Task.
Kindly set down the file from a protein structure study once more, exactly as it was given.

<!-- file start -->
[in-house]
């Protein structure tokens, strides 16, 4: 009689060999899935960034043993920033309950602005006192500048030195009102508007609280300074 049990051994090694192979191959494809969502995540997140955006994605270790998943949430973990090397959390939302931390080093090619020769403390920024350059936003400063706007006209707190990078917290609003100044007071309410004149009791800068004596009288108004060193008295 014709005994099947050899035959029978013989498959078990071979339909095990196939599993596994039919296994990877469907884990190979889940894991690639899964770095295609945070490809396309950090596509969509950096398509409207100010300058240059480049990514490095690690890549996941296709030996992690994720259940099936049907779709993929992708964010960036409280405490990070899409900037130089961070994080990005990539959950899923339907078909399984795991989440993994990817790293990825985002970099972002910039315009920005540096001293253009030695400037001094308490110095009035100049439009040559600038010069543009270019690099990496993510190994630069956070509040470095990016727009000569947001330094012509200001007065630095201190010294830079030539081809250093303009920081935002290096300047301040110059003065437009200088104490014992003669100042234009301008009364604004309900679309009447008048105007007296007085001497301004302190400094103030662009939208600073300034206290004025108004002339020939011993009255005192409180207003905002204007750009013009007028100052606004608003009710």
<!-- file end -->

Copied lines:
[in-house]
């Protein structure tokens, strides 16, 4: 009689060999899935960034043993920033309950602005006192500048030195009102508007609280300074 049990051994090694192979191959494809969502995540997140955006994605270790998943949430973990090397959390939302931390080093090619020769403390920024350059936003400063706007006209707190990078917290609003100044007071309410004149009791800068004596009288108004060193008295 014709005994099947050899035959029978013989498959078990071979339909095990196939599993596994039919296994990877469907884990190979889940894991690639899964770095295609945070490809396309950090596509969509950096398509409207100010300058240059480049990514490095690690890549996941296709030996992690994720259940099936049907779709993929992708964010960036409280405490990070899409900037130089961070994080990005990539959950899923339907078909399984795991989440993994990817790293990825985002970099972002910039315009920005540096001293253009030695400037001094308490110095009035100049439009040559600038010069543009270019690099990496993510190994630069956070509040470095990016727009000569947001330094012509200001007065630095201190010294830079030539081809250093303009920081935002290096300047301040110059003065437009200088104490014992003669100042234009301008009364604004309900679309009447008048105007007296007085001497301004302190400094103030662009939208600073300034206290004025108004002339020939011993009255005192409180207003905002204007750009013009007028100052606004608003009710």